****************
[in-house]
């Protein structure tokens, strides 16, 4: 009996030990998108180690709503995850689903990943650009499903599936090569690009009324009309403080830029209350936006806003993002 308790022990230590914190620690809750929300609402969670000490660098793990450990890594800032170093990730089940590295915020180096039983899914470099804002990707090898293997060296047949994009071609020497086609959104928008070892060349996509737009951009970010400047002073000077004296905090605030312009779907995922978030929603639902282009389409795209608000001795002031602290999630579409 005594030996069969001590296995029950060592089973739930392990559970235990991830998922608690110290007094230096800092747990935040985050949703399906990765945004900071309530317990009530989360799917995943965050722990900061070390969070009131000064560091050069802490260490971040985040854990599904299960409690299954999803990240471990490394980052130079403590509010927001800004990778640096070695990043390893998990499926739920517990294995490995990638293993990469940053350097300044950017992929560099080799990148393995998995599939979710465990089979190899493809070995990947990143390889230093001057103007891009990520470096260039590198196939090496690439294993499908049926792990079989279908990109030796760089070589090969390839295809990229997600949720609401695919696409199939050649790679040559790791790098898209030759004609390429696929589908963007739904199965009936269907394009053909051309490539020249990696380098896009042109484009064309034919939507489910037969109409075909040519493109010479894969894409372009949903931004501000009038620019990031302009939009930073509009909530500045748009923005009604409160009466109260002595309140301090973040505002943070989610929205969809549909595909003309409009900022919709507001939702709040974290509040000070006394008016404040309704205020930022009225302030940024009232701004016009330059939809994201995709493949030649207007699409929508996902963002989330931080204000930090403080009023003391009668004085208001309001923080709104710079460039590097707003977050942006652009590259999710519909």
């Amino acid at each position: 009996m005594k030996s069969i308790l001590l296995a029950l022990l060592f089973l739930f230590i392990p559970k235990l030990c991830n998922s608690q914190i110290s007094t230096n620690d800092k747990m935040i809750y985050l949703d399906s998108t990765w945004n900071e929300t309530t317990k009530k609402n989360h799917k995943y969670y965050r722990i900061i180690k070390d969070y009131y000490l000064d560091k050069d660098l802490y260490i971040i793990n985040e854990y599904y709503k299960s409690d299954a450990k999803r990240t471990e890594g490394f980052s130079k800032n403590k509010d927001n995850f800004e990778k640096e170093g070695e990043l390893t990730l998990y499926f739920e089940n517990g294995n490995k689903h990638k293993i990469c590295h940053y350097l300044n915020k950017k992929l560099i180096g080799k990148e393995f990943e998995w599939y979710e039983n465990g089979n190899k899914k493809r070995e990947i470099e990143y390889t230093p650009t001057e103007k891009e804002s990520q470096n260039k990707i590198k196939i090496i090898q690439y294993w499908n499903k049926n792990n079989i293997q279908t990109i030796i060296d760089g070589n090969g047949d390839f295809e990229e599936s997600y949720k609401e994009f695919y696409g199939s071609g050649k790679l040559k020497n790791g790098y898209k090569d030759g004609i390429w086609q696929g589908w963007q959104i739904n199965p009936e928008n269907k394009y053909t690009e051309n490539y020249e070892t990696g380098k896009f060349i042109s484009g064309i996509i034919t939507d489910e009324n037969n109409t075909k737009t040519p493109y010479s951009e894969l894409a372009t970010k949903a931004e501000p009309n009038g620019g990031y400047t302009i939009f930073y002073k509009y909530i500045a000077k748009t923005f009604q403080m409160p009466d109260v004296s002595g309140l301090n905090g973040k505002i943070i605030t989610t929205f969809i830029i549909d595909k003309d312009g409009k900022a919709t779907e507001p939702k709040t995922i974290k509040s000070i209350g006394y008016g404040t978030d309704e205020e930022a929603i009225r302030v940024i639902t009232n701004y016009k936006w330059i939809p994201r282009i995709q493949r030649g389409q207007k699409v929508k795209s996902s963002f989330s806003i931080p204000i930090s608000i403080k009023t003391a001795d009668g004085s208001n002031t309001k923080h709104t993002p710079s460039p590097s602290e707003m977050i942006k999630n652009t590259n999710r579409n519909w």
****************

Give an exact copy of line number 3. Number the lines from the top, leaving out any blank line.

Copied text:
């Amino acid at each position: 009996m005594k030996s069969i308790l001590l296995a029950l022990l060592f089973l739930f230590i392990p559970k235990l030990c991830n998922s608690q914190i110290s007094t230096n620690d800092k747990m935040i809750y985050l949703d399906s998108t990765w945004n900071e929300t309530t317990k009530k609402n989360h799917k995943y969670y965050r722990i900061i180690k070390d969070y009131y000490l000064d560091k050069d660098l802490y260490i971040i793990n985040e854990y599904y709503k299960s409690d299954a450990k999803r990240t471990e890594g490394f980052s130079k800032n403590k509010d927001n995850f800004e990778k640096e170093g070695e990043l390893t990730l998990y499926f739920e089940n517990g294995n490995k689903h990638k293993i990469c590295h940053y350097l300044n915020k950017k992929l560099i180096g080799k990148e393995f990943e998995w599939y979710e039983n465990g089979n190899k899914k493809r070995e990947i470099e990143y390889t230093p650009t001057e103007k891009e804002s990520q470096n260039k990707i590198k196939i090496i090898q690439y294993w499908n499903k049926n792990n079989i293997q279908t990109i030796i060296d760089g070589n090969g047949d390839f295809e990229e599936s997600y949720k609401e994009f695919y696409g199939s071609g050649k790679l040559k020497n790791g790098y898209k090569d030759g004609i390429w086609q696929g589908w963007q959104i739904n199965p009936e928008n269907k394009y053909t690009e051309n490539y020249e070892t990696g380098k896009f060349i042109s484009g064309i996509i034919t939507d489910e009324n037969n109409t075909k737009t040519p493109y010479s951009e894969l894409a372009t970010k949903a931004e501000p009309n009038g620019g990031y400047t302009i939009f930073y002073k509009y909530i500045a000077k748009t923005f009604q403080m409160p009466d109260v004296s002595g309140l301090n905090g973040k505002i943070i605030t989610t929205f969809i830029i549909d595909k003309d312009g409009k900022a919709t779907e507001p939702k709040t995922i974290k509040s000070i209350g006394y008016g404040t978030d309704e205020e930022a929603i009225r302030v940024i639902t009232n701004y016009k936006w330059i939809p994201r282009i995709q493949r030649g389409q207007k699409v929508k795209s996902s963002f989330s806003i931080p204000i930090s608000i403080k009023t003391a001795d009668g004085s208001n002031t309001k923080h709104t993002p710079s460039p590097s602290e707003m977050i942006k999630n652009t590259n999710r579409n519909w």